Find the domain of f(x)=1/√(x-x2).

290 Points
11 years ago

Hi Menka,

To find the domain of functions, you need to find those values of X, where the function f(x) is well defined.

And hence for the above function to be well defined, the denominator cannot be zero, and the term inside the root must be positive.

So we get x-x2 > 0,

which will give x(x-1) > 0..... which gives x > 1, or x<0.

So domain is (-∞,0)U(1,∞).

Hope that helps,

All the best,

Regards,

Swapnil Saxena
102 Points
11 years ago

For =1/√(x-x2). to exist , x-x2 should be greater > 0 , for this purpose

x(1-x)>0

This can be posiible only when x and (1-x) are either simultaneously > 0 or x and 1-x should be simultaneously < 0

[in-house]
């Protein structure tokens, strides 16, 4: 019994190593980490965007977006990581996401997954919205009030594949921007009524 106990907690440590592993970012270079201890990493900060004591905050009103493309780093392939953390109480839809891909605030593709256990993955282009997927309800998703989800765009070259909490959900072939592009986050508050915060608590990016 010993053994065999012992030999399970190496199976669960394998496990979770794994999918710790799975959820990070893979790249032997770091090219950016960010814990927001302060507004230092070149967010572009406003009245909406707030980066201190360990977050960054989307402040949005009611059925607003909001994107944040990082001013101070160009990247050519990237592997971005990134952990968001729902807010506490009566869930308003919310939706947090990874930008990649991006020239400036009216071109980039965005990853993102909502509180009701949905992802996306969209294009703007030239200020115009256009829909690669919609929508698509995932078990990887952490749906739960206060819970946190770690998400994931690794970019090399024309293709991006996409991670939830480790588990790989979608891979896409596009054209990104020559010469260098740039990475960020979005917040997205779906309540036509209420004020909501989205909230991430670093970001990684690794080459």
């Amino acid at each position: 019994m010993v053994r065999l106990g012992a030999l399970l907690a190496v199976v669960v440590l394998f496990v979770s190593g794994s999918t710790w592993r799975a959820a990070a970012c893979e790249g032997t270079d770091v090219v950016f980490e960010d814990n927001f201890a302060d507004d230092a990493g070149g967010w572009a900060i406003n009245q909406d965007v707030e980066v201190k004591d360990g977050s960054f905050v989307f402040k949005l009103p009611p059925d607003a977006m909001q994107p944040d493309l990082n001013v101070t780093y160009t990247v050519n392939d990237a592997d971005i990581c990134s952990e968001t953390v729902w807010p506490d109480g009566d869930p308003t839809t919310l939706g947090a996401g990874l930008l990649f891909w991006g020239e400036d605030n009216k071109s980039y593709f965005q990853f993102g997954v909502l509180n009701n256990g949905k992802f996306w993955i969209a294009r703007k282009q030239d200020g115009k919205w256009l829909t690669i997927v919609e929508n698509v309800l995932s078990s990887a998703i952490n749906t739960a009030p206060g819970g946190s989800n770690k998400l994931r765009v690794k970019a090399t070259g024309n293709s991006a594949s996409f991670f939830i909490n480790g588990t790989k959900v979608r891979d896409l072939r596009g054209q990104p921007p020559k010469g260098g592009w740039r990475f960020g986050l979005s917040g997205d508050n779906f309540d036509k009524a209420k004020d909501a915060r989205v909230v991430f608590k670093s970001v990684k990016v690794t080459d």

Case I: x>0 and ((1-x) > 0 ==> x<1 )so function is defined between (0,1)

Case II: x<0 and (1-x) < 0 ==> x > 1 which is really not possible.

So the function is defined for (0,1)

290 Points
11 years ago

Hi Menka,

Extremely sorry for my silly error in writing x-x^2 = x(x-1)

It should be x(1-x) > 0 (or) x(x-1)<0.

Hence 0<x<1 is the domain of this fuction.

ie x belongs to (0,1).

Hope it helps.

Best Regards,